Today, cardiovascular diseases (CVDs) remain the number one killer globally, largely due to high disparities in treatment outcomes among various on-market therapies. While precision medicine testing strategies can improve CVD patient outcomes by directing more effective, tailored treatments, there are challenges to overcome in the clinical implementation of testing.
Revolutionizing cardiovascular disease diagnosis – current and future perspectives
The evolving discovery of disease specific biomarkers plays a central role in the development of precision medicine.
Currently, CVDs are risk-classified and diagnosed by clinical history, physical exams, and serum markers such as cardiac troponin T (cTnT) and N-terminal pro-brain natriuretic peptide (NT-proBNP). Emerging assessments, such as the PLAC test (Lp-PLA2 activity) and Axinon LDL-p test, can further aid in evaluating risk of CVDs, in particular, coronary heart disease.
Advancements in omics-based (genomics, metabolomics, proteomics, transcriptomics, microbiomics etc.), AI-assisted diagnostic technologies are also starting to contribute to the early detection and risk prediction of CVDs. Notably, the CARDIO inCode-Score (CIC-Score), a genomic-based in vitro polygenic risk score (PRS) test from GenInCode, can identify patients at high genetic risk and direct precision treatment. Metabolomics-based metabolite profiling of acylcarnitines, fatty acids and branched chain amino acids (BCAAs) paired with troponin and lipid levels show promise in predicting events like myocardial infarction (MI) or death within CVD patients. Through AI-assisted computational algorithms, the most promising protein biomarkers, cTnT and NT-proBNP, have demonstrated higher sensitivity and specificity in stratifying patients and predicting outcomes such as systolic dysfunction, incident heart failure (HF), and CV death.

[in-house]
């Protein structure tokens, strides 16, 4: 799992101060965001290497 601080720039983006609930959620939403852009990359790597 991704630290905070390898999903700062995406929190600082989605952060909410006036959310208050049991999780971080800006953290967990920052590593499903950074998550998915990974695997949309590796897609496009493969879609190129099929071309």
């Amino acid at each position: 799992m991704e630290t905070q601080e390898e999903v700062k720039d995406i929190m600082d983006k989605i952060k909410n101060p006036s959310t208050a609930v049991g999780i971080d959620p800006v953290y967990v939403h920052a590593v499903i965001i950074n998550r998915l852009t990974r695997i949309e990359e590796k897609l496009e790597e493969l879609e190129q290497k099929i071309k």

While promising diagnostic tests are being developed to help inform disease risk and guide treatment early, many challenges arise towards routine test clinical implementation.
Cardiovascular disease treatment and monitoring strategies - general vs targeted
After diagnosis, CVD patients are commonly prescribed with “one-size-fits-all” generalized treatment regimens. Among the emerging precision medicine treatments in cardiology, we see the antibody-based PCSK9 inhibitor (Sanofi Alirocumab), which is considered the first approved targeted therapeutic that can be categorized under precision medicine and is clinically proven to be more beneficial than the generalized statin treatment.